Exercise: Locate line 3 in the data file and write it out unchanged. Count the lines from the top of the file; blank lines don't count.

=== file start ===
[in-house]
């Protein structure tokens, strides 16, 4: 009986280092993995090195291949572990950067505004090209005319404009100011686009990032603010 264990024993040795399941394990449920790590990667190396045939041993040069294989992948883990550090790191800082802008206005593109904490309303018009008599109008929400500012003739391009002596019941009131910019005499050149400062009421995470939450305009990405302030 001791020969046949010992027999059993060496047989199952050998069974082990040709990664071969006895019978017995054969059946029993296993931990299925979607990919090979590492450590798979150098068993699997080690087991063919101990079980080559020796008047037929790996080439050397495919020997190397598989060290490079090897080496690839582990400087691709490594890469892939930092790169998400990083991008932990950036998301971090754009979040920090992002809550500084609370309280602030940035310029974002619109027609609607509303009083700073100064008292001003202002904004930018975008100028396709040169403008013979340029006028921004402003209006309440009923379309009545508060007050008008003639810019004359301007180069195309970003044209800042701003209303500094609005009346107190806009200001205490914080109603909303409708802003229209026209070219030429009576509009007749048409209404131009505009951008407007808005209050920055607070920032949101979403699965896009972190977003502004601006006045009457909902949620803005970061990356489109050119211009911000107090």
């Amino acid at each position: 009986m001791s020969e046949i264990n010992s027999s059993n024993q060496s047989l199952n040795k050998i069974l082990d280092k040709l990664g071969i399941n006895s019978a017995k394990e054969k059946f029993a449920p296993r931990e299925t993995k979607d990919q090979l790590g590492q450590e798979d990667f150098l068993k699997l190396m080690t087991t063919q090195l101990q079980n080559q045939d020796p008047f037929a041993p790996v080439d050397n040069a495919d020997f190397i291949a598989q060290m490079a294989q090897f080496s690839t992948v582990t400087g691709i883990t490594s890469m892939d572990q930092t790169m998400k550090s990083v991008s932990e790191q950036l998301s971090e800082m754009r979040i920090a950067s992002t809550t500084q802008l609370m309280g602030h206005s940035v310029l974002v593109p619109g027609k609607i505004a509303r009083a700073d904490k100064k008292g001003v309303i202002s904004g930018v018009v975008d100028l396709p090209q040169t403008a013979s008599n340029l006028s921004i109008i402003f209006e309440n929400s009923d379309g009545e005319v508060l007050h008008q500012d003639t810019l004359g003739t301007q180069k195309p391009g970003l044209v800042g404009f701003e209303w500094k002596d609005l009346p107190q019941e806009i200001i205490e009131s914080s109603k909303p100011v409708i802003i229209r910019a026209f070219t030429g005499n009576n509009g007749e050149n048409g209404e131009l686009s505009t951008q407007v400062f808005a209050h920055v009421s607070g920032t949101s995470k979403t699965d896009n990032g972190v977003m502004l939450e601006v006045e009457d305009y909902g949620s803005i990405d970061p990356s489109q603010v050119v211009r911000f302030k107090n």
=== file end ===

């Amino acid at each position: 009986m001791s020969e046949i264990n010992s027999s059993n024993q060496s047989l199952n040795k050998i069974l082990d280092k040709l990664g071969i399941n006895s019978a017995k394990e054969k059946f029993a449920p296993r931990e299925t993995k979607d990919q090979l790590g590492q450590e798979d990667f150098l068993k699997l190396m080690t087991t063919q090195l101990q079980n080559q045939d020796p008047f037929a041993p790996v080439d050397n040069a495919d020997f190397i291949a598989q060290m490079a294989q090897f080496s690839t992948v582990t400087g691709i883990t490594s890469m892939d572990q930092t790169m998400k550090s990083v991008s932990e790191q950036l998301s971090e800082m754009r979040i920090a950067s992002t809550t500084q802008l609370m309280g602030h206005s940035v310029l974002v593109p619109g027609k609607i505004a509303r009083a700073d904490k100064k008292g001003v309303i202002s904004g930018v018009v975008d100028l396709p090209q040169t403008a013979s008599n340029l006028s921004i109008i402003f209006e309440n929400s009923d379309g009545e005319v508060l007050h008008q500012d003639t810019l004359g003739t301007q180069k195309p391009g970003l044209v800042g404009f701003e209303w500094k002596d609005l009346p107190q019941e806009i200001i205490e009131s914080s109603k909303p100011v409708i802003i229209r910019a026209f070219t030429g005499n009576n509009g007749e050149n048409g209404e131009l686009s505009t951008q407007v400062f808005a209050h920055v009421s607070g920032t949101s995470k979403t699965d896009n990032g972190v977003m502004l939450e601006v006045e009457d305009y909902g949620s803005i990405d970061p990356s489109q603010v050119v211009r911000f302030k107090n």